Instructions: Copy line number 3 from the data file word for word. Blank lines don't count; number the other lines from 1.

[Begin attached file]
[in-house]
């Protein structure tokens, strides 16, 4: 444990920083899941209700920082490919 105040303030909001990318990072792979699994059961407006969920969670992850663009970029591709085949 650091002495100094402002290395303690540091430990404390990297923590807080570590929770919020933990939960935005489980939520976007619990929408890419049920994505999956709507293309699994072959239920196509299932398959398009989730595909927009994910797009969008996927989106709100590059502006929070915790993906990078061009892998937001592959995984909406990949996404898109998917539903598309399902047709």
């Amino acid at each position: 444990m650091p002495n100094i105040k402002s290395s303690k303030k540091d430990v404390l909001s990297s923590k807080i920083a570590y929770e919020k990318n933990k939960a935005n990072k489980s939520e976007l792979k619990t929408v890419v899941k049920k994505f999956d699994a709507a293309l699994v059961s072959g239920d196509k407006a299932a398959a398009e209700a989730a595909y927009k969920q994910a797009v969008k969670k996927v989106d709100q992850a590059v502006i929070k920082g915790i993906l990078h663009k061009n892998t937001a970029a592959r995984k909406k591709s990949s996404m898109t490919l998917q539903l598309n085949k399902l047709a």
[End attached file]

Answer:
């Amino acid at each position: 444990m650091p002495n100094i105040k402002s290395s303690k303030k540091d430990v404390l909001s990297s923590k807080i920083a570590y929770e919020k990318n933990k939960a935005n990072k489980s939520e976007l792979k619990t929408v890419v899941k049920k994505f999956d699994a709507a293309l699994v059961s072959g239920d196509k407006a299932a398959a398009e209700a989730a595909y927009k969920q994910a797009v969008k969670k996927v989106d709100q992850a590059v502006i929070k920082g915790i993906l990078h663009k061009n892998t937001a970029a592959r995984k909406k591709s990949s996404m898109t490919l998917q539903l598309n085949k399902l047709a």